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No. Any changes to the diet can affect the results of the test. The manufacturer of the SIBO test created the prep diet based on their research and testing. Only the things on the prep diet are allowed to get the cleanest results for the SIBO test.

The sashimi fish is fine on the prep diet, when eaten alone and without sauce. The rice in Nigiri is usually made with sugar-based binders to make it stick together better, and thus should be avoided on the prep diet. The only exception is home-made Nigiri with steamed white rice and no sauces. Sushi rolls are very much to be avoided.

Can I eat cheese on the prep diet?

Any meat ingested must be made without any added sugars/brines/cures/etc. to avoid contaminating the prep diet. Avoid meats like deli-meat, lox, and pre-prepared meats that have any other herbs and spices besides salt and pepper. Meats like sausage usually have other herbs or sugars in them and should be avoided during the prep diet.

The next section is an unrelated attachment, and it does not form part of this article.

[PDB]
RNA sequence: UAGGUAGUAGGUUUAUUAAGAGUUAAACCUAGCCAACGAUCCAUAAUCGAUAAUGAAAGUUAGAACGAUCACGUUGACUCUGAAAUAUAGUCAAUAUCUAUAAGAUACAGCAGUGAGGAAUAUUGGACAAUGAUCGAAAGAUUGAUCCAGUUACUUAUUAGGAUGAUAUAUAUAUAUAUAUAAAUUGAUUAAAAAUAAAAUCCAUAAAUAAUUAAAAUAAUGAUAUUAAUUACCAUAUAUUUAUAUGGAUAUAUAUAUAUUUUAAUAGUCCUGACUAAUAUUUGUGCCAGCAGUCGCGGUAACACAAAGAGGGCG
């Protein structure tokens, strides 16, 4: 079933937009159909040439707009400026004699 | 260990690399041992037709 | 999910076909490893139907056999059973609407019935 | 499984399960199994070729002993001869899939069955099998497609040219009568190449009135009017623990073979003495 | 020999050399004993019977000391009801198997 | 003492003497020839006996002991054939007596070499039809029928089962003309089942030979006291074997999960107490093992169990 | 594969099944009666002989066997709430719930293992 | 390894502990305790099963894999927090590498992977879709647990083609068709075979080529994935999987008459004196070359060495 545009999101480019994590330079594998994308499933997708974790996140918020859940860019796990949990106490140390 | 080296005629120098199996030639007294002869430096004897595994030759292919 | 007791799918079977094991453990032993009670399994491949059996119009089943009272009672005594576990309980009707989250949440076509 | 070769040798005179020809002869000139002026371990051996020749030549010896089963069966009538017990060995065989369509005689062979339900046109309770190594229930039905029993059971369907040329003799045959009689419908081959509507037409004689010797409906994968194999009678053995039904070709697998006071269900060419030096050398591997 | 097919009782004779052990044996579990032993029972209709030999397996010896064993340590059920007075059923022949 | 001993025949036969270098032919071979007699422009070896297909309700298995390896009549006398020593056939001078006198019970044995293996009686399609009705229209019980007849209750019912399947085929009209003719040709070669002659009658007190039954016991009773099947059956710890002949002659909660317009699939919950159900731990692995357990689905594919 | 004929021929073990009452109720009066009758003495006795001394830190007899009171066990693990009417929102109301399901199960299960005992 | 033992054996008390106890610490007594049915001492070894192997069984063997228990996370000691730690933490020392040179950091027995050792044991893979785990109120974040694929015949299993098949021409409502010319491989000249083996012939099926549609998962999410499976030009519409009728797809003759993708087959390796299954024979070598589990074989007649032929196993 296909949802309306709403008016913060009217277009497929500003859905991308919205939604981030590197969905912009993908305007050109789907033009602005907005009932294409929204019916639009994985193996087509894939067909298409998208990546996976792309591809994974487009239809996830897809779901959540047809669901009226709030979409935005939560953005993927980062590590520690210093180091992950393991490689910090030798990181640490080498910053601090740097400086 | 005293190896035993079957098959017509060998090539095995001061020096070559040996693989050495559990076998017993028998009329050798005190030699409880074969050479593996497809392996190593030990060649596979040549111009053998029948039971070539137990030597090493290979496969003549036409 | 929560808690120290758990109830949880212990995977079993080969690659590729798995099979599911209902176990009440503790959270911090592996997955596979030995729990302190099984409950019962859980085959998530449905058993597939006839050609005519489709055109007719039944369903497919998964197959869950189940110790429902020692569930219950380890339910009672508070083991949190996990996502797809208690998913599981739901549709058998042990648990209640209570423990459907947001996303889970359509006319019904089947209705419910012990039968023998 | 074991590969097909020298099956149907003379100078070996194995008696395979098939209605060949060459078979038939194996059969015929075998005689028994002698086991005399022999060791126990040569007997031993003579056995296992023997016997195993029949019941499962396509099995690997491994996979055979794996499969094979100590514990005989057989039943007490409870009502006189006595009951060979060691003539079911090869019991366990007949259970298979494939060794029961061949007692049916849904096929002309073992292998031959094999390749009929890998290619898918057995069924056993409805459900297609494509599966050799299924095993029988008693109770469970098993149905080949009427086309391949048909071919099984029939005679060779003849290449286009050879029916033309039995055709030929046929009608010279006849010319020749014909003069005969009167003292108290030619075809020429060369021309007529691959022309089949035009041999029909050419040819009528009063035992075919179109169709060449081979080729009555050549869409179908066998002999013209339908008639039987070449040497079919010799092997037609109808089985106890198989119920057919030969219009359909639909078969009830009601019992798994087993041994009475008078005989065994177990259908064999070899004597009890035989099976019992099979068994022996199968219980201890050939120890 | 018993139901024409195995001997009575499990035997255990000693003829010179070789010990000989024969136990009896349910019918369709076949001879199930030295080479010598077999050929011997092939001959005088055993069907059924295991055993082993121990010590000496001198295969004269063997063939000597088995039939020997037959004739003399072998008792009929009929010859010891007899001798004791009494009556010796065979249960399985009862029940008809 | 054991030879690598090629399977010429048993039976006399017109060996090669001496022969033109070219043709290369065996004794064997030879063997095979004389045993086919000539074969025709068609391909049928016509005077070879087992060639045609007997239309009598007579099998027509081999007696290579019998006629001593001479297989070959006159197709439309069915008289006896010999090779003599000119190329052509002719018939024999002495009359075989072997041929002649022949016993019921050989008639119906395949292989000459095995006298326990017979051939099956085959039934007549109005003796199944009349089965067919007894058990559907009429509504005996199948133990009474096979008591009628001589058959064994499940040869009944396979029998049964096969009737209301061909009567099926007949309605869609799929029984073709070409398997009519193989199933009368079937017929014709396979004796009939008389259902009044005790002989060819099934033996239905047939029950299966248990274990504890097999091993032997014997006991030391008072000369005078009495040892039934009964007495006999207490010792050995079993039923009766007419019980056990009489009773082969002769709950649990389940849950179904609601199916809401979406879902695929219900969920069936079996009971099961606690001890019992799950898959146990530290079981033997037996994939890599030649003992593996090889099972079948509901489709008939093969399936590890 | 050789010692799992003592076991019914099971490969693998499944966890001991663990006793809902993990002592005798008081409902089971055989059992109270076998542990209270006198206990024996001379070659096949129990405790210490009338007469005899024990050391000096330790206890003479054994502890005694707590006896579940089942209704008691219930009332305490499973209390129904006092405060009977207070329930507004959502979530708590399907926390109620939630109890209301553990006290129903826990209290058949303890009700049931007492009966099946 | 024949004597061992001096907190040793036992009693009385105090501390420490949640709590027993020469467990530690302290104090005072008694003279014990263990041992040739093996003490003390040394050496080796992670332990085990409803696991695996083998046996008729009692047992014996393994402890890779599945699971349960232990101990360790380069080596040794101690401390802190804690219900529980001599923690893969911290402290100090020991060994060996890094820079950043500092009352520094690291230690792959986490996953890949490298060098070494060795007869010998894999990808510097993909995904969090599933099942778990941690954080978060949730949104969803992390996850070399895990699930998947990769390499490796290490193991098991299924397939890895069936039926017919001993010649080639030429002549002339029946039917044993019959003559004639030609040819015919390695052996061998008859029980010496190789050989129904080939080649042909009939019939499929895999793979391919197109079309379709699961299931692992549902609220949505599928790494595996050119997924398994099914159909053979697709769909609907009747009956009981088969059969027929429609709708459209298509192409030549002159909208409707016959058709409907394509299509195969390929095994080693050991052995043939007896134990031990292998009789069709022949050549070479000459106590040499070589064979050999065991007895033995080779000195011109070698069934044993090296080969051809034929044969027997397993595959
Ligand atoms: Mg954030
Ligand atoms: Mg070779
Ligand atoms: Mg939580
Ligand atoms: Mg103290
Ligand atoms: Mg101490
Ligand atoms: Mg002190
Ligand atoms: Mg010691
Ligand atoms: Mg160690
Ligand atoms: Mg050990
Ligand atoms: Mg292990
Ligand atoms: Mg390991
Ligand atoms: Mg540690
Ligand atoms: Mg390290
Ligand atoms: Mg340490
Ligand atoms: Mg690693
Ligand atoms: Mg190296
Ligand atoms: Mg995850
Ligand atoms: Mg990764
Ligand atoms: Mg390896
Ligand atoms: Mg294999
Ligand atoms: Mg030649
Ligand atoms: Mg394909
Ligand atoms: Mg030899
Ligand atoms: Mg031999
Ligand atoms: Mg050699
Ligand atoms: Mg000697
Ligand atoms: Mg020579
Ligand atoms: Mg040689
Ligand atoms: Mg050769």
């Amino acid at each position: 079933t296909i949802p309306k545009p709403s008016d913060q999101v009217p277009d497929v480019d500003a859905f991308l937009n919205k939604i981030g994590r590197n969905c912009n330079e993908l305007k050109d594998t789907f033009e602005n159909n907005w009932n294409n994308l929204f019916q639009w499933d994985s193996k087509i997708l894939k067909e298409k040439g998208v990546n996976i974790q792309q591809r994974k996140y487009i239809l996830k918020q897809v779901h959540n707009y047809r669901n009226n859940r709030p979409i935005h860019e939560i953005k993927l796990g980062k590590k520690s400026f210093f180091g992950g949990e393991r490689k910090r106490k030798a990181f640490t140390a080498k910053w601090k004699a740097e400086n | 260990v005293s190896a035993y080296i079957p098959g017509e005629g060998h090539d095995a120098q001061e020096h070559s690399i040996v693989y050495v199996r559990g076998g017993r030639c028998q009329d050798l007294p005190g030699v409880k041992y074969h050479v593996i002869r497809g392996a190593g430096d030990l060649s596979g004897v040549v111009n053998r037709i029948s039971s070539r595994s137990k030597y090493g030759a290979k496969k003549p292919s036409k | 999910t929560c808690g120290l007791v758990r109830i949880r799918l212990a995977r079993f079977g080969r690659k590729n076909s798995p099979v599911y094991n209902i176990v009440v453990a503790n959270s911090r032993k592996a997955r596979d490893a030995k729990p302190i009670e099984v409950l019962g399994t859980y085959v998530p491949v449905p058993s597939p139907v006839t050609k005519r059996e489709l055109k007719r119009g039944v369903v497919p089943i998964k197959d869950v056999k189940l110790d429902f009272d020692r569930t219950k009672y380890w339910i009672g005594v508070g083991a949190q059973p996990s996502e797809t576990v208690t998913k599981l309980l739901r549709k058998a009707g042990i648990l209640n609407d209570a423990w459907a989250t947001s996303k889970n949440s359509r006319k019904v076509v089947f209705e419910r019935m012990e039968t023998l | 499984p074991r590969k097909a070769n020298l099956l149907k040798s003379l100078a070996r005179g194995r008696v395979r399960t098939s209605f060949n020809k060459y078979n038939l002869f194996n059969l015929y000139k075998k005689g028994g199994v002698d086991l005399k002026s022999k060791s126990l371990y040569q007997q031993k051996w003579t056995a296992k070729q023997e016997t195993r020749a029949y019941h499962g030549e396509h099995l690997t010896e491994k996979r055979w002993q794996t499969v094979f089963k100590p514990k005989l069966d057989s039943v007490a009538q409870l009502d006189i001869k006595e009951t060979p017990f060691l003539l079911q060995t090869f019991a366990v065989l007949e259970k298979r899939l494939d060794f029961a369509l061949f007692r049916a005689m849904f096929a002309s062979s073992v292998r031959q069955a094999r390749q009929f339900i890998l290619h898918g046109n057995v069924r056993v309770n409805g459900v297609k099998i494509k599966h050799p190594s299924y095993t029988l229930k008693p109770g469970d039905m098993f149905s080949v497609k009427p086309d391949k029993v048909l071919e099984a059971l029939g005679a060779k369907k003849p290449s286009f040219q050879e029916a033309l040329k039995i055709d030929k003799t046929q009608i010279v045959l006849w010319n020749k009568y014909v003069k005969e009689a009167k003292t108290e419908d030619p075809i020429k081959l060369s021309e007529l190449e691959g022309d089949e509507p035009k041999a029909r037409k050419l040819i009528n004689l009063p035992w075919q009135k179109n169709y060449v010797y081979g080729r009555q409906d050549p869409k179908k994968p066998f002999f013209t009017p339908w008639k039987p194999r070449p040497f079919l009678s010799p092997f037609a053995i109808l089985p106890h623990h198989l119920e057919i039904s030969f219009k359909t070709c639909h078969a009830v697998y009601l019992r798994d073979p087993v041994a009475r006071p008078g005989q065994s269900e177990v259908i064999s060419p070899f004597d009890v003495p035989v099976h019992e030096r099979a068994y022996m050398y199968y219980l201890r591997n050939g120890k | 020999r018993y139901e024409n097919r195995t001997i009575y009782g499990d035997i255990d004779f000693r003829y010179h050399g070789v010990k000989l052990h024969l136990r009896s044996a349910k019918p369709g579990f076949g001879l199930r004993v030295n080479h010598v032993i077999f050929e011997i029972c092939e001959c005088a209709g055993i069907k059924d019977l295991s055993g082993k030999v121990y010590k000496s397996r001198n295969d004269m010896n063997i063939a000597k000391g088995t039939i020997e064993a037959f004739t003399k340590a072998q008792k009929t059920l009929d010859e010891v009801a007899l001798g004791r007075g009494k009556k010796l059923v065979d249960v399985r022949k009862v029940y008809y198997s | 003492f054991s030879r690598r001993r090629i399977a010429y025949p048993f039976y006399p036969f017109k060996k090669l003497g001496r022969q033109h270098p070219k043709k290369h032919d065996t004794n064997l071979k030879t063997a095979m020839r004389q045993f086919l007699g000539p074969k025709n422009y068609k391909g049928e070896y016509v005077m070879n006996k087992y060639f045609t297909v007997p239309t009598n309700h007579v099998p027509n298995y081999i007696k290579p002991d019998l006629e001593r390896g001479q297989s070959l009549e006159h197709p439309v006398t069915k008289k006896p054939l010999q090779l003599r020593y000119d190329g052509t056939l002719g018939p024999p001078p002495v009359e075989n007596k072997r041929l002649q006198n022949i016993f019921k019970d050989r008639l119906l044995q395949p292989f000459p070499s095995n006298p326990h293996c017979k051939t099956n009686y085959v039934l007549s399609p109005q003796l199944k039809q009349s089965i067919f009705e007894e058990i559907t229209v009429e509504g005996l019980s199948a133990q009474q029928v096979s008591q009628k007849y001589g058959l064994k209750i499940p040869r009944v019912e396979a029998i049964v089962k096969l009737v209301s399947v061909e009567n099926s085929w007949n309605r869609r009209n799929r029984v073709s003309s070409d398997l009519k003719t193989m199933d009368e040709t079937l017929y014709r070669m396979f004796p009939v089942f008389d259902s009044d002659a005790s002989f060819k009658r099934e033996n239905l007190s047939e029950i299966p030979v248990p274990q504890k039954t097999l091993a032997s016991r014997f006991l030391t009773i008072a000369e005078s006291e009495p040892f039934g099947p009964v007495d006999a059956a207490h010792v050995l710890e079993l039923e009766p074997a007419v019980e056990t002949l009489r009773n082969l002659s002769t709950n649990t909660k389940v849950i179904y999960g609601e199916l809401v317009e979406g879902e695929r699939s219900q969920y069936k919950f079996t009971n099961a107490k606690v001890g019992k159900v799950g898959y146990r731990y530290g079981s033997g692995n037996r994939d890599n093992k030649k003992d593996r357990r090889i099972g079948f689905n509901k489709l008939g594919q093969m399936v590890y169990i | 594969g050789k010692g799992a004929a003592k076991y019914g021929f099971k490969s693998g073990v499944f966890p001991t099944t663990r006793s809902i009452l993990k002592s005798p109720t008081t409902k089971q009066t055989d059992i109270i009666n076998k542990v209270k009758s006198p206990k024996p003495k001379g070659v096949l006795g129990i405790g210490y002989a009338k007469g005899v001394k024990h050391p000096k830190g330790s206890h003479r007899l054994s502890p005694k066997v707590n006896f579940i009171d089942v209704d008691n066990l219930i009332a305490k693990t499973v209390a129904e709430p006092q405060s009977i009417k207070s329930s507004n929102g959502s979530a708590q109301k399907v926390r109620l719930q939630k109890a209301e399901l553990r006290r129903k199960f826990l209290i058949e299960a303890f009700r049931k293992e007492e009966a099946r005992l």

The SIBO prep diet specifically cuts out plant products and sugars in order to starve the bacteria for a day prior to taking the test, which will give you the most accurate results. If you do not adhere to the diet, the bacteria may not react during the test, leading to possible false negative results. If you do not normally consume meat/eggs, please consult with your doctor to determine your options.

The SIBO breath test involves a 24-48 hour prep diet (the length depends on your doctor’s recommendation), a 12 hour fast prior to the test, and a 3 hour breath test (once every 20 minutes) after drinking a solution of lactulose. Download the SIBO Prep Guidelines.

DO NOT eat any of the allowed foods if you react to them or exclude them for other reasons.